Thursday, September 10, 2015

News Flash: Typos are not confined to indies and self pubbers

I just finished re-reading Isaac Asimov's classic Foundation trilogy. I like to re-read old favourites. It's rather like putting on an old, worn jumper. It fits where it's supposed, you know what to expect, and it's nice to revisit. I've read the series many times, but not since I published a book of my own. And that, I suspect, has made all the difference.

For the record, the books comprise a set of slim paperbacks, published in 1986. The eight stories making up the trilogy were published in the magazine Astounding Stories between 1942 and January 1950. So the latest of those stories predate my arrival on this planet by about ten months.

The edition I read was published thirty-six years after the the stories first saw the light of day. Make no mistake, there have been a series of editions and reprints, starting in 1951. And yet I was astonished at the number of typos I encountered. Left off letters, many instances of mistakes such as 'his' where it should have been 'him', and in one section a blatant repeat of three lines of text. Another three sentences repeated the word “that” four times. The text is littered with adverbs. This by Collins, one of the big names of publishing. Had it been an Indie publication I would have been (at best) rolling my eyes, and I can just imagine the righteous indignation of the reviewer scoring the books at 1 star for lack of editing.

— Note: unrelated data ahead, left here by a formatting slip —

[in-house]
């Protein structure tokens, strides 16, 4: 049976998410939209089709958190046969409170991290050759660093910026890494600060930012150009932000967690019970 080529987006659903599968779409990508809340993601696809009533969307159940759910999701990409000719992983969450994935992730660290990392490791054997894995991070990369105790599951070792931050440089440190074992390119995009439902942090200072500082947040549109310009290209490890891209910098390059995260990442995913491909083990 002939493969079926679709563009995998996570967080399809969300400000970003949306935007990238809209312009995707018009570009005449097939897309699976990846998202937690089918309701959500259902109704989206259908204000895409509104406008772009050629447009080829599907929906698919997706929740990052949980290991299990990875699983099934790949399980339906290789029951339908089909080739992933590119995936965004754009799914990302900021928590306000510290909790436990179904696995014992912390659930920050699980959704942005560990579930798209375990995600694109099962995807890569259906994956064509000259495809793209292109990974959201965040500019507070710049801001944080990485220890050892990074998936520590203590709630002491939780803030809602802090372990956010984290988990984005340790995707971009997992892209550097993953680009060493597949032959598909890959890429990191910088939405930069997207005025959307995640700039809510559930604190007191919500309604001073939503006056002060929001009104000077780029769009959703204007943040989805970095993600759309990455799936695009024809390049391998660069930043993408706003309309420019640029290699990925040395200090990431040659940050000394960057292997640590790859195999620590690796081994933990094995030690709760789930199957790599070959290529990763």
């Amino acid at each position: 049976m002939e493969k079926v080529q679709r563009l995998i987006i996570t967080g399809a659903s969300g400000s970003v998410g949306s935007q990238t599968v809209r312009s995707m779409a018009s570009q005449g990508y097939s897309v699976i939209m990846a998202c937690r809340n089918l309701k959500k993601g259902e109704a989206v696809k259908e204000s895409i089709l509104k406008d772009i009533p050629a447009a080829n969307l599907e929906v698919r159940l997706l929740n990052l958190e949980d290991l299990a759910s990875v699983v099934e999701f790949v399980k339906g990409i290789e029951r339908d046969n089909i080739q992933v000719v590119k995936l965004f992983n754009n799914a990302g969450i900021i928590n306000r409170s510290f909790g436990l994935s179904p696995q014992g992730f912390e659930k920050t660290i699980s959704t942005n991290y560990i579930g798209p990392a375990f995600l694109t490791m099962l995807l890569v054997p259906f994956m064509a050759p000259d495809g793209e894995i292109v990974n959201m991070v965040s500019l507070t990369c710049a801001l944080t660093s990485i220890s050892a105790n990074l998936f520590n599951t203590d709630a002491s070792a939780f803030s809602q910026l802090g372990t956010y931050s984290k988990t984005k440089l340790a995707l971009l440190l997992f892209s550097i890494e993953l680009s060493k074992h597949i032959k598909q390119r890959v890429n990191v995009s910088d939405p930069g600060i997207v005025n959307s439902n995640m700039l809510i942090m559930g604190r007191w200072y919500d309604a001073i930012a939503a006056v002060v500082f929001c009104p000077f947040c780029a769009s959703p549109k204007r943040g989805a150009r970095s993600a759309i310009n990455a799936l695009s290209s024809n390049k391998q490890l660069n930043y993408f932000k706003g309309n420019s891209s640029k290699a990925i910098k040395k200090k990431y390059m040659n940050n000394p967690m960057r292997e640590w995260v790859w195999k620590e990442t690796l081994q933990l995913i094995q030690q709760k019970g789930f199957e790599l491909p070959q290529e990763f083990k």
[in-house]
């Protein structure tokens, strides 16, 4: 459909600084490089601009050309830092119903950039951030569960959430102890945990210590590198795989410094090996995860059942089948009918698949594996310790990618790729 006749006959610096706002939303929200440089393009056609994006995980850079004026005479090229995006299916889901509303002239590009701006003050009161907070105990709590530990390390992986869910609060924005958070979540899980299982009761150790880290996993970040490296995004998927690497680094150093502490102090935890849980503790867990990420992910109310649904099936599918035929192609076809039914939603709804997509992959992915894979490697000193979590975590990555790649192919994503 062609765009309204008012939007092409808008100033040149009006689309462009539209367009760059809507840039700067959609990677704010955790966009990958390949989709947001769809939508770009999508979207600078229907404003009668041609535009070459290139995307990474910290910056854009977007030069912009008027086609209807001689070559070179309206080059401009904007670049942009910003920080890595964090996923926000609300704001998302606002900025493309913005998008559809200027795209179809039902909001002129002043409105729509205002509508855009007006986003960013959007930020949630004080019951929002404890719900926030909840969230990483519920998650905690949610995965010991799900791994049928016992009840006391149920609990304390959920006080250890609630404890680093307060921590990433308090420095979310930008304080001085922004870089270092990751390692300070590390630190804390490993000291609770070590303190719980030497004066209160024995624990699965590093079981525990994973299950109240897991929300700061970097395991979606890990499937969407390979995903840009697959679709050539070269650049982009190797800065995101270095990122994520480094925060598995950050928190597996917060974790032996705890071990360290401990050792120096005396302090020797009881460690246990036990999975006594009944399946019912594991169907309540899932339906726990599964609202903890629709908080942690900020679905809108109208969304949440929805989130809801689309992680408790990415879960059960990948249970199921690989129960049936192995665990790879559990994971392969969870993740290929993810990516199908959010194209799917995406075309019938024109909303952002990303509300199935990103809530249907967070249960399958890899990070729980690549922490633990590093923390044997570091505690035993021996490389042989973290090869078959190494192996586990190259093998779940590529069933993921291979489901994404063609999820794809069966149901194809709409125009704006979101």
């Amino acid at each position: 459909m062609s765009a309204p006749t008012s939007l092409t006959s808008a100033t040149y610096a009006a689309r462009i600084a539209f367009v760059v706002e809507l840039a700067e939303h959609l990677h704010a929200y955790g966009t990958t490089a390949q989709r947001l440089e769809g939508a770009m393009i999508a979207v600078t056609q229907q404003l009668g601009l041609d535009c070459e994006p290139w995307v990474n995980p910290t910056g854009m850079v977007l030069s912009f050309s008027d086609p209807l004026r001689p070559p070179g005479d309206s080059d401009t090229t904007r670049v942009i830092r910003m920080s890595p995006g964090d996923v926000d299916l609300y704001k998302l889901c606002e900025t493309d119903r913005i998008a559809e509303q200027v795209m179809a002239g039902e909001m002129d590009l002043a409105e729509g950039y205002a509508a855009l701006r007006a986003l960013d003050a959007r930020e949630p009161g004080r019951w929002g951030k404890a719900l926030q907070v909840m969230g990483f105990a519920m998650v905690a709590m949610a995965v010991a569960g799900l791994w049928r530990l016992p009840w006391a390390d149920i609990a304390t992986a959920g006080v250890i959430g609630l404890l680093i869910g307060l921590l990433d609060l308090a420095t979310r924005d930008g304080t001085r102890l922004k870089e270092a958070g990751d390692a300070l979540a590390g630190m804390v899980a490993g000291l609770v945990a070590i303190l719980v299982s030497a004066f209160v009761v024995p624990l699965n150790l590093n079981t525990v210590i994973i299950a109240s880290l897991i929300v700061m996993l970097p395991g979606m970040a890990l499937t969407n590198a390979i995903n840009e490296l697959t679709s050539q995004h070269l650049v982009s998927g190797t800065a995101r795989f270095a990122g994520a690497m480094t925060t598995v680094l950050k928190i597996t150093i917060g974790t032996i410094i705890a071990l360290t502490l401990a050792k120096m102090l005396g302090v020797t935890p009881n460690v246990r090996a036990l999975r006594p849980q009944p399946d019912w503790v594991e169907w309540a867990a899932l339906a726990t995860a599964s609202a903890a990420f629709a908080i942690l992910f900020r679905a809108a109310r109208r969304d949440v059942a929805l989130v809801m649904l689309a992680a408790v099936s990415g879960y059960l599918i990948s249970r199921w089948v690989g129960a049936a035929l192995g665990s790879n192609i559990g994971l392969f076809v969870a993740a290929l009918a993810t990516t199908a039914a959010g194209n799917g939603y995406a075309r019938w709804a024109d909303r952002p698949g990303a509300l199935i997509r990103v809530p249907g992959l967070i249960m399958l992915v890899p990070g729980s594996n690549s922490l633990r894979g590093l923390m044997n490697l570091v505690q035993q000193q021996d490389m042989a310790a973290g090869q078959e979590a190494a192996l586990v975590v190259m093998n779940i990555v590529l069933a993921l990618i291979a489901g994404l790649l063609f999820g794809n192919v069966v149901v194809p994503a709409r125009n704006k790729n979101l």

So (for the benefit of readers, bloggers and the Big Five) not editing books has a long and illustrious history, quite unrelated to small press and self-publishing.

I don't know about you, but before I release a new edition of one of my books, I check (again) for typos and fix them. 


4 comments:

  1. I remember a moment of joy at finding an instance of head hopping in a Terry Pratchett novel. That thing of 'yes, even the big authors can slip up'. Didn't make me love his books any less, but made me feel a little better that no book is ever perfect.

    ReplyDelete
  2. The new editions can introduce new errors. I notice those mistakes with a sense of relief.

    ReplyDelete
    Replies
    1. New editions may introduce new errors if you change the text. But I would have thought a little bit of copy editing would have knocked off the Asimov spelling errors, at least. I simply think they didn't care. The books would sell, anyway.

      Delete

Comments set on moderation - all spammers will be exterminated!